Most Crossroads vaccine providers will pause distribution of Johnson & Johnson’s COVID-19 vaccine while regulators review six reports of blood clot disorders in women who had received the vaccine in the U.S.
So far, the six blood clots are the only adverse events identified in the 6.8 million people in the U.S. who have received the Johnson & Johnson vaccine.
“This is six cases out of a total of almost 7 million doses,” said Dr. Prathit Kulkarni, an infectious disease expert and assistant professor at the Baylor College of Medicine. “Right now based on the current information that we have, that’s theoretically less than a one in a million chance of having this very rare potential side effect from the vaccine.
This week, federal regulators and advisors will review the six cases reported to determine whether there is a link between the vaccine and the clotting, Kulkarni said. He said he expected the pause to be brief, and that updated guidance would likely be released within the next two weeks.
A vaccine clinic scheduled for Thursday in Cuero has been canceled, and local Walgreens pharmacies have said they will pause distribution of the Johnson & Johnson vaccine. Overall, the impact in the Crossroads will be relatively small, as the majority of local vaccine providers are providing Pfizer’s and Moderna’s COVID-19 vaccines.
Both the U.S. Centers for Disease Control and Prevention and the Food and Drug Administration recommended Tuesday that vaccine providers voluntarily pause distribution of the vaccine. The recommendation does not affect the distribution of Moderna and Pfizer’s COVID-19 vaccines, which rely on a different technology than Johnson & Johnson’s Janssen vaccine. There have been no blood clots reported in people who received the Moderna or Pfizer vaccines.
Although very rare, the six blood clots identified were serious, according to the CDC and the FDA. All six were identified in women between the ages of 18 and 48, and developed the illness between six and 13 days after receiving the vaccine. One woman has died, according to the agencies’ joint statement. None of these six blood clots were identified in women in Texas, according to a news release from Gov. Greg Abbott’s office.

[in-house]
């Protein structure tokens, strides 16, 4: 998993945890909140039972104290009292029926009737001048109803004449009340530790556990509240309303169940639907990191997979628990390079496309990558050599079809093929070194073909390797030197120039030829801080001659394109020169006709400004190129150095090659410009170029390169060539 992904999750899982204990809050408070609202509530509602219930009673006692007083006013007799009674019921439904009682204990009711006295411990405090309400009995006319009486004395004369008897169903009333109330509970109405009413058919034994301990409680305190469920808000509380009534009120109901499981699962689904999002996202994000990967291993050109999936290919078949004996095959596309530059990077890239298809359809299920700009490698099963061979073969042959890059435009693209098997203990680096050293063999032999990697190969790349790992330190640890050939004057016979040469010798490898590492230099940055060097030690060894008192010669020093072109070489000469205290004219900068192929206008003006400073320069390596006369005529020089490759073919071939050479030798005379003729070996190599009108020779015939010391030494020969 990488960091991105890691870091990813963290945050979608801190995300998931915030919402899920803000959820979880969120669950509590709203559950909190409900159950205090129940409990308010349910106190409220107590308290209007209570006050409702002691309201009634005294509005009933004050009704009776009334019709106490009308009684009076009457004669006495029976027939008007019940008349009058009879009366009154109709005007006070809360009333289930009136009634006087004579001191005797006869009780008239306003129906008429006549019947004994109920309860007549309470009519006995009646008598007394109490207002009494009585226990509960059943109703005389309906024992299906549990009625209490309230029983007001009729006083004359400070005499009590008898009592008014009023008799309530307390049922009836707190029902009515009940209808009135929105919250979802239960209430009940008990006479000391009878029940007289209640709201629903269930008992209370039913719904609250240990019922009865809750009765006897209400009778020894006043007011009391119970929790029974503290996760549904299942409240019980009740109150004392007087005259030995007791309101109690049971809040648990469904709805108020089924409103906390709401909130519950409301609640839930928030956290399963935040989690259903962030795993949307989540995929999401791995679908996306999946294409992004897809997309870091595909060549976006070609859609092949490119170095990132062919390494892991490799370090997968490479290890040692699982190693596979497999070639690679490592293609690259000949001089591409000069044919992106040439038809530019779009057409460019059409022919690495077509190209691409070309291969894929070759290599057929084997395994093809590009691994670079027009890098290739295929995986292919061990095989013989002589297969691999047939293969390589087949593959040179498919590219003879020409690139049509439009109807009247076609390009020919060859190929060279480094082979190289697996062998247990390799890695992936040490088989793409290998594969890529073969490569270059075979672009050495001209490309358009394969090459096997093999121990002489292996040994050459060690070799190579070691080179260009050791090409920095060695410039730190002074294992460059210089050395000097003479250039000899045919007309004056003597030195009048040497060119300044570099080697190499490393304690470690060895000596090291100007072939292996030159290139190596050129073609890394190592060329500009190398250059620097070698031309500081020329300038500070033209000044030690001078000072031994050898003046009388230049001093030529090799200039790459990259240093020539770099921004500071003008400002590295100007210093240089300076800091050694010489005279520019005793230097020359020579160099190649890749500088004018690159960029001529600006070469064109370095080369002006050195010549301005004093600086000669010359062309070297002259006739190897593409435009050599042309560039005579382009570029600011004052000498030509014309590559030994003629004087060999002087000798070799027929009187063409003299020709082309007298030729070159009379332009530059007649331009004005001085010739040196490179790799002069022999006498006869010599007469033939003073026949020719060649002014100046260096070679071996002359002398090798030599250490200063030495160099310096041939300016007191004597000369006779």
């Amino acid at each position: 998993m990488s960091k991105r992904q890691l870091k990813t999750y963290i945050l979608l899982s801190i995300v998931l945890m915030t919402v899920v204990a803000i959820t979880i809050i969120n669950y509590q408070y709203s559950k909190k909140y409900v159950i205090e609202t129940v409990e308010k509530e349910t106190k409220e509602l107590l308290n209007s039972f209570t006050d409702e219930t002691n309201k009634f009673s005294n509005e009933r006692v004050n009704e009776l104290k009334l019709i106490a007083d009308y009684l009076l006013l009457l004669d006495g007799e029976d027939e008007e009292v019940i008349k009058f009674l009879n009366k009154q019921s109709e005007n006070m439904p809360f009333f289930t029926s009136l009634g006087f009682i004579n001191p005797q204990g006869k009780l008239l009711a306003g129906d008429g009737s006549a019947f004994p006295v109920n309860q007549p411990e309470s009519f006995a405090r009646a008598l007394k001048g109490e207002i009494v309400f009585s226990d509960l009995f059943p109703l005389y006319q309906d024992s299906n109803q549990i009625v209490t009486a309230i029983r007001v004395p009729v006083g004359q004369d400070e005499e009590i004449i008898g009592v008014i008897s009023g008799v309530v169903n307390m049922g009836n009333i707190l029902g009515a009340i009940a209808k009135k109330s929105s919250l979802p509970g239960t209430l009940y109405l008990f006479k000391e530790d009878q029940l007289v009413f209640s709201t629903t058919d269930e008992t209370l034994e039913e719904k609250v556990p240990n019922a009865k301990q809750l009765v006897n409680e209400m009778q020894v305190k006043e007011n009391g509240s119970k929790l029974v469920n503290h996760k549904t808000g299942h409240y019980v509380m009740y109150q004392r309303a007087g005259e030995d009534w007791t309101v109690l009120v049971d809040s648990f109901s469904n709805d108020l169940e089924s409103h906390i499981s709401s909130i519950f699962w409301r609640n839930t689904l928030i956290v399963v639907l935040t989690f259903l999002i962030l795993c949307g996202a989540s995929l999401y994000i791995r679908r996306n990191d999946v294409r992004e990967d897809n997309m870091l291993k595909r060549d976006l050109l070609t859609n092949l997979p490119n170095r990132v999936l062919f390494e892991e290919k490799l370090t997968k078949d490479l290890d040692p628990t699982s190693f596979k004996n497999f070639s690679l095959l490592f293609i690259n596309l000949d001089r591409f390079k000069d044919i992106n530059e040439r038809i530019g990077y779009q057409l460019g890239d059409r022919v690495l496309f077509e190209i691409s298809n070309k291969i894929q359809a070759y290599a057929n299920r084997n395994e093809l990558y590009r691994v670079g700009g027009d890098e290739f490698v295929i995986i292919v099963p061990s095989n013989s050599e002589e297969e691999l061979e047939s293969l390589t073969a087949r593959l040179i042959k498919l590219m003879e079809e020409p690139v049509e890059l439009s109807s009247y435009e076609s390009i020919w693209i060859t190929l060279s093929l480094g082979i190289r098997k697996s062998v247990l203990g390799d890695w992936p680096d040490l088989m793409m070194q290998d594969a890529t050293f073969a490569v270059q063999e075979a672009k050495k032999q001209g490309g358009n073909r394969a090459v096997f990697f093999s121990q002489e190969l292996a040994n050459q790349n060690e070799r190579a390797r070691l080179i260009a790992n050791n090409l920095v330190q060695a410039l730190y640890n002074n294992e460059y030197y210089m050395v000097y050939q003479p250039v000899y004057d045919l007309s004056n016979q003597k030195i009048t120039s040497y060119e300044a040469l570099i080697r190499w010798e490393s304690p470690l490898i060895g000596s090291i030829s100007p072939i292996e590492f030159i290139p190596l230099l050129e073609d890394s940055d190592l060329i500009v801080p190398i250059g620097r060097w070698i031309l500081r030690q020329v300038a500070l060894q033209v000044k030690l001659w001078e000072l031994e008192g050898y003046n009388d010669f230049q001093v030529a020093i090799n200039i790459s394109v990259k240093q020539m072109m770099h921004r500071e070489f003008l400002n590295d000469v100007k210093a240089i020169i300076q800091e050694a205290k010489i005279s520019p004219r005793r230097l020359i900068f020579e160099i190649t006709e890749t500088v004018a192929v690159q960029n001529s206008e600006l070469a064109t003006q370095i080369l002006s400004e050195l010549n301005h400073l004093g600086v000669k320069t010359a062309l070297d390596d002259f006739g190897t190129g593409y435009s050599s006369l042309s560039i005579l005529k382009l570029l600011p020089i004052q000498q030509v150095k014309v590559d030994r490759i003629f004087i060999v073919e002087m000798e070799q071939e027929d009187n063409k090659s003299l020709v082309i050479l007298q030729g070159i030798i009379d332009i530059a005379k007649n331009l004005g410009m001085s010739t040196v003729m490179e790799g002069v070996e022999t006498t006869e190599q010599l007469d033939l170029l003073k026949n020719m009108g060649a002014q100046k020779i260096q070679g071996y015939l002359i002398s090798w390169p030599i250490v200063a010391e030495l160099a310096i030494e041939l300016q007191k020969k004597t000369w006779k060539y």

Dr. Scott Gottlieb, the former head of the FDA under the Trump administration, said during an interview on CNBC that the pause was really “an alert to doctors.”
“For most consumers, I wouldn’t be concerned about this,” Gottlieb said Tuesday. “It’s advice to doctors to be monitoring more closely.”
Kulkarni and coronavirus expert Dr. Ben Neuman, a coronavirus expert at Texas A&M University-Texarkana, both said the pause was evidence that the country’s system for monitoring vaccines can respond quickly and safely.
“When we do studies on vaccines, a lot of what we learn is about how people are different, and this appears to be one of those cases,” Neuman said.
Neuman said the agencies’ response gave him “increased confidence that we’re doing the right thing in terms of watching what’s going on and responding.”
Experts encouraged people who had planned to get the Johnson & Johnson vaccine to consult with their physician and to make plans to receive the Pfizer or Moderna vaccine if recommended by their physician or if they can get the Pfizer or Moderna vaccine sooner.
Kulkarni noted that the occurrence of the blood clots is, so far, so infrequent that the risk to any individual who has already received the vaccine “very, very low.”
COVID-19 cases are continuing to increase in certain parts of the country but haven’t yet reached the sky-high levels seen locally or nationally earlier in the pandemic. On Tuesday, the state health department reported 4,370 new cases of the disease and 54 new deaths from COVID-19.